Maybe the whole movie was motion-streaming a strange friendship just to see where things led to on their own. Maybe Coppola didn't know where she wanted the movie to head, and she was waiting for Bob and Charlotte to give her the answer i.e. there was no 'director', the script was 'writing itself'. Regardless, Lost in Translation often felt like it's title, so movie-goers raised clear story progression, be warned.

There are many other questions one may ask although, again, I'm curious if we were meant to ask them. Were Bob and Charlotte falling in love? If so, what exactly was preventing all-out romance, apart from marital fidelity? If not, then was the movie exploring the boundaries of Platonic affection between people who, for all intents and purposes, seemed drawn to each other (and if so, what's the conclusion?)? And why did Bob 'give in' so easily to a total stranger (so much for fidelity) and how did this figure into the movie (since not much was said about it)? What about Charlotte's long silent peerings into temples and gardens? Did those mean something?

Perhaps, in the final(?) analysis, Lost in Translation is about friendship - pure but not simple. It's about how friends are made, how a relationship progresses through desire (both sexual and otherwise), how likings and loves adapt, and, ultimately, how we acknowledge the end of a cherished stage (although I'm willing to bet there is no fixed meaning of the final farewell scene; it truly is anybody's guess what the point was, if there was even one).

We've all lived through difficult (but relatively short) phases in life which were redeemed on account of an individual whose presence made the occasion mean something, whose words and companionship redefined the experience from one of repulsion to one of warmth and rightness. Perhaps Coppola meant to depict such quiet relational miracles, the metamorphosis of two 'wrongs' (Bob and Charlotte being in Tokyo) into one 'right' (a week-long mutually supportive memory).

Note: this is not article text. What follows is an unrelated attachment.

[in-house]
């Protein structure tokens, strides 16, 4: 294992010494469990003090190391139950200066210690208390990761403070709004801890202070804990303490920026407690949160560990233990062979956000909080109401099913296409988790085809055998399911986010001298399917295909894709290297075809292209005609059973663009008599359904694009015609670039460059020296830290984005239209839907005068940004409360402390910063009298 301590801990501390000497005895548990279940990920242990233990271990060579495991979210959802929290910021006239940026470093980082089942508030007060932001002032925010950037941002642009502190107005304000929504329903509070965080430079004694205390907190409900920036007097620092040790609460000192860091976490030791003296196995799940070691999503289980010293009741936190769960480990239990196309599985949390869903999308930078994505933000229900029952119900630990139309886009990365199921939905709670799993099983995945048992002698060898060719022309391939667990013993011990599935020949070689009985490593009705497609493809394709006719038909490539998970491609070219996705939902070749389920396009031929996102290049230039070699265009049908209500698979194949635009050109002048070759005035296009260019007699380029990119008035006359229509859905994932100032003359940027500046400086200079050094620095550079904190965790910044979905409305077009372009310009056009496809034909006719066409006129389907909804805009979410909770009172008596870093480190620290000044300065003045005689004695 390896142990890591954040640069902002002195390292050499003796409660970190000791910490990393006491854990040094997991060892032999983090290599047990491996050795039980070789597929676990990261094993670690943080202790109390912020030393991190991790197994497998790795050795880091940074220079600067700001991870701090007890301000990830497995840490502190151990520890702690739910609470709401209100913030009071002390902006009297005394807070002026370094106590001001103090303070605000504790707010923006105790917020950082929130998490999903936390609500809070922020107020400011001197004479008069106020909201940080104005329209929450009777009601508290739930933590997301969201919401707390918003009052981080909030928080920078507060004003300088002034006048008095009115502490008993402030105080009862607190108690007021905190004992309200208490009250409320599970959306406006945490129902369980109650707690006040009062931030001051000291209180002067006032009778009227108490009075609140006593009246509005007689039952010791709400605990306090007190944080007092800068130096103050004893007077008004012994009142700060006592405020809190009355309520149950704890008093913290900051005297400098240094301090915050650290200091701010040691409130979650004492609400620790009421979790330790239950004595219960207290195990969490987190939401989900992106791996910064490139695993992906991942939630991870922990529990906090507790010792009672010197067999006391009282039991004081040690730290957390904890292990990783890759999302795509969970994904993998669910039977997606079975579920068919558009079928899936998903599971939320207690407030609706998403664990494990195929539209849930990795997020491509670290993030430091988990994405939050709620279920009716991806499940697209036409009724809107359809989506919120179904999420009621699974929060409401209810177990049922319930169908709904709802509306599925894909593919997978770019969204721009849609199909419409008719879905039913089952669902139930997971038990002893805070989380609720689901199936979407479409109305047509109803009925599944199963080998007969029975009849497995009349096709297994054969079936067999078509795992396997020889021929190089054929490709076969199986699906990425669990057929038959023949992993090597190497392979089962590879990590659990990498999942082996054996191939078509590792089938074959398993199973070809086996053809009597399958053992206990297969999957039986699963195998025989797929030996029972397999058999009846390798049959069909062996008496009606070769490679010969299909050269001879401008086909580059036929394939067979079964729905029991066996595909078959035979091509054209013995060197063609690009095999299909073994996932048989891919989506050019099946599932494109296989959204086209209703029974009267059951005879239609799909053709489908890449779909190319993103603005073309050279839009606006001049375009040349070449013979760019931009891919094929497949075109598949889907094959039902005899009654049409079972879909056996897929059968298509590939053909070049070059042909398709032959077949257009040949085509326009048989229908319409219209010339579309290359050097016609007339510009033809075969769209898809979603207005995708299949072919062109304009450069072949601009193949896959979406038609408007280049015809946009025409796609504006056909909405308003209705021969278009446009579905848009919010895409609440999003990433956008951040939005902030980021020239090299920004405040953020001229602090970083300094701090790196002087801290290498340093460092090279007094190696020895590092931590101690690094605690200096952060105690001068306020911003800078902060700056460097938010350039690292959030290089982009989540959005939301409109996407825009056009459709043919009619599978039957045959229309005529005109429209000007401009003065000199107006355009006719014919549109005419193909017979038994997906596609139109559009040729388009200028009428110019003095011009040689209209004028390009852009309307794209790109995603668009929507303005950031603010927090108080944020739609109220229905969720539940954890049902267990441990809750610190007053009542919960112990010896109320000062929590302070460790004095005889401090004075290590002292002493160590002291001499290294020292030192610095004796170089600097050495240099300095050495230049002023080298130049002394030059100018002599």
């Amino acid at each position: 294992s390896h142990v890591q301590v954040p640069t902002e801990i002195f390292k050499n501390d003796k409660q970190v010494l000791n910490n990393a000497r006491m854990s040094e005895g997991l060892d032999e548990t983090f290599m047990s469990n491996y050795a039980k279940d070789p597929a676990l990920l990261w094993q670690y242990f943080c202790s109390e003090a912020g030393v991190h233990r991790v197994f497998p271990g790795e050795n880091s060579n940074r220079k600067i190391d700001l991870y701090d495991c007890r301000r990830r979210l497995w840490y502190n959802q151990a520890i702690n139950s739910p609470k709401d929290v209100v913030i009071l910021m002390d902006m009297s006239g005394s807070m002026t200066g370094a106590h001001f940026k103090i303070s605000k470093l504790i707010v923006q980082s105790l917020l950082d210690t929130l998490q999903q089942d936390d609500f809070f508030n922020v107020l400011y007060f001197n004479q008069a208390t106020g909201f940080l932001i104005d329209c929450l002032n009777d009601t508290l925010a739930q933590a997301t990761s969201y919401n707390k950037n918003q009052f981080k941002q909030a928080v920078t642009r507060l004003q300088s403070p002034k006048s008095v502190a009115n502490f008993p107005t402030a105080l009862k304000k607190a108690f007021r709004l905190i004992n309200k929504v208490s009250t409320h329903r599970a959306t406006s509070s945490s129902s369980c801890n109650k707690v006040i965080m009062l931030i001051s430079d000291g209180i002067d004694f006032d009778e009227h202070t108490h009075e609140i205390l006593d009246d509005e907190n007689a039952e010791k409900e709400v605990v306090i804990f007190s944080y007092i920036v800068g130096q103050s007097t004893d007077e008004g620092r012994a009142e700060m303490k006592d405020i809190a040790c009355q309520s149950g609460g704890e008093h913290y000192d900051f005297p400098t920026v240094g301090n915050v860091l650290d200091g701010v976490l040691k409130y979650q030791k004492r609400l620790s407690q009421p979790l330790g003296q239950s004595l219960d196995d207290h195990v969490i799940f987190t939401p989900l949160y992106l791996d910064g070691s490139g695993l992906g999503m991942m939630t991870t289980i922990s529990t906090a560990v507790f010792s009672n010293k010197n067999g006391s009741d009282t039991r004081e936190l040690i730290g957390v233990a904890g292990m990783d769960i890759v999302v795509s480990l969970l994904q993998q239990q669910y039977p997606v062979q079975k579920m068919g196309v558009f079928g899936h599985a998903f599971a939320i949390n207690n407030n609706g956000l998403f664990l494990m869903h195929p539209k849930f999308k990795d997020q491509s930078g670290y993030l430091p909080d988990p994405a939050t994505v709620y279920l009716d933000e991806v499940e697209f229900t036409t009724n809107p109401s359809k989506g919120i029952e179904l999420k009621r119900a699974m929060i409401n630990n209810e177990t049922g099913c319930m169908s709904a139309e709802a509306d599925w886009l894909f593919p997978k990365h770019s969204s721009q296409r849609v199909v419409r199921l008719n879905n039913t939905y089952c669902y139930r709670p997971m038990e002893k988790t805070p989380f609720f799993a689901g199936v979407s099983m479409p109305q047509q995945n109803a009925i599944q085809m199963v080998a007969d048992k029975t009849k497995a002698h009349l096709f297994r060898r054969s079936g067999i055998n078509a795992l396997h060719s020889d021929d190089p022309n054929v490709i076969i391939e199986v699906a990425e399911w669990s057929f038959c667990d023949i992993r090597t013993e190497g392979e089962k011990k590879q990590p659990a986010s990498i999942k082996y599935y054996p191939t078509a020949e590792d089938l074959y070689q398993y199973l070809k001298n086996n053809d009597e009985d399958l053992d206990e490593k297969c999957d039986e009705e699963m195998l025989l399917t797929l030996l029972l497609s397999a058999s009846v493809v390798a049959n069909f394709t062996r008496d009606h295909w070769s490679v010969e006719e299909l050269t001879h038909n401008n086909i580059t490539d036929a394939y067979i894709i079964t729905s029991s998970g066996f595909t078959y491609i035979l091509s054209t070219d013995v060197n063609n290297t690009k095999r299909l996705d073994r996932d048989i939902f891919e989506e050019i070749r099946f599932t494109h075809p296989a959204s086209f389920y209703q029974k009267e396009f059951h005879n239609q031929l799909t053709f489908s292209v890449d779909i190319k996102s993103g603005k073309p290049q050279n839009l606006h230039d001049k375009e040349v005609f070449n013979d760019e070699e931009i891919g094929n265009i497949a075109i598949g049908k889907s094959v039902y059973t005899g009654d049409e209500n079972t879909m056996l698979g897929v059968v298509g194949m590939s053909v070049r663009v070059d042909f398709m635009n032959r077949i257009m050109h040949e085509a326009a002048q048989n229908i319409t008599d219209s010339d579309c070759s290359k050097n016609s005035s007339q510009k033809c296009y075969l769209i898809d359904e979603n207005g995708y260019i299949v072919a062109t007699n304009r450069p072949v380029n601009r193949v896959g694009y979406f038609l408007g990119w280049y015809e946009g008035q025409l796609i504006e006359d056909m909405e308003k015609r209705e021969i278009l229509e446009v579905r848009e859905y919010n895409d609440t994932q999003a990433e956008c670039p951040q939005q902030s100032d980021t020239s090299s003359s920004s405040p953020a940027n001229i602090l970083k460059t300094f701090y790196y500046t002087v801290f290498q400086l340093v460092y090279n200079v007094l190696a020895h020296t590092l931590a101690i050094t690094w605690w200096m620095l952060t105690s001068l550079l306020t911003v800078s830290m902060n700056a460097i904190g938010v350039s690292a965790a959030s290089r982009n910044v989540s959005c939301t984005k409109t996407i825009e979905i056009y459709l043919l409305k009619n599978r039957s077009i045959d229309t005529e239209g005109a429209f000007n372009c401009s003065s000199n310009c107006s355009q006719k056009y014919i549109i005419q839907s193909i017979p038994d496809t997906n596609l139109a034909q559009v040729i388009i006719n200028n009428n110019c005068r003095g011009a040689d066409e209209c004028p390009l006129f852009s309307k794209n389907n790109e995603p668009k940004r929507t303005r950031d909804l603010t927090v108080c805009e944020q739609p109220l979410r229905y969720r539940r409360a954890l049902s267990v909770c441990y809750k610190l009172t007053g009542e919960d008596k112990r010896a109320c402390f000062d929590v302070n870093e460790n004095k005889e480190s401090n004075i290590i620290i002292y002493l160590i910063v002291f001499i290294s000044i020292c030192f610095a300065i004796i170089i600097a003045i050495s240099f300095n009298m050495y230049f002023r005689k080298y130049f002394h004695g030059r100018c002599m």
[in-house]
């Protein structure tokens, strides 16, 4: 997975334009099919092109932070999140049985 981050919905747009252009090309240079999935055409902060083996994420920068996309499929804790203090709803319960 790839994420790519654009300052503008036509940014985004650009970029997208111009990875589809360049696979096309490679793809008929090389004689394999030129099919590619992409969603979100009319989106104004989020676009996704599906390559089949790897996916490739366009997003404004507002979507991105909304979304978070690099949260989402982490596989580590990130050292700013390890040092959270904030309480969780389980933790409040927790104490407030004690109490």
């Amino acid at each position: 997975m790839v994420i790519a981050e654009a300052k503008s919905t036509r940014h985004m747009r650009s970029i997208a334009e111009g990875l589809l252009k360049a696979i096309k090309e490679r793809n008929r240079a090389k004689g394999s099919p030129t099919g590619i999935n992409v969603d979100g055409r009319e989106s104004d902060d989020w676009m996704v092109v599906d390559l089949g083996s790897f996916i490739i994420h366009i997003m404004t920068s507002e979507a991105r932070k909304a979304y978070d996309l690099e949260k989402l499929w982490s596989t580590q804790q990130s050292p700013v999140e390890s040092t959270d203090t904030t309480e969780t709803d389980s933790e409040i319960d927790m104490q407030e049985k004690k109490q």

Lost in Translation
, ironically, may really be a movie about being found - at least for a while.

Sunday, January 25, 2009

Does the Old Testament justify Israel's violence in Gaza?

I dropped a comment on Sivin's blog last week, in reply to someone to wrote in regarding the Hamas-Israeli war. This is what the person said:

"Before you go any further and start getting theological, I’d like to invite you to look simply at your OT and explain why God was so war-like then and did not seem to exhibit our modern sensibility about war and the killing of what we would now termed “innocent” civilians.

"Was the God of the OT the same God today or not? Ponder over this a bit, and then perhaps you might get to be in a better position to dispense your views about Israel/Palestine issue, instead of merely following the world’s view of current events which are largely influenced by people with varied vested interests."

The implication seems to be that since God in the OT endorsed/ordered war and killing, this should be accepted today.

A few comments:

1. Even if we have absolutely NO answer (to the relation between the 'war-like' God of the OT and what we see in the NT), I think our theology would be better ‘on track’ if we focused on Jesus as the ‘ultimate’ (and OT-clarifying) revelation of the kind of God that God is. If we hold to this and if we read the Gospels and look at the character and actions of Jesus, it would become very difficult to justify anything like the violence happening now in Gaza (by any party). Also, I find it significant that the NT writers never used the OT to justify physical violence (and the NT as a whole never condones violence or calls the early church to ‘act in self-defense’, launch pre-emptive strikes, etc, etc.)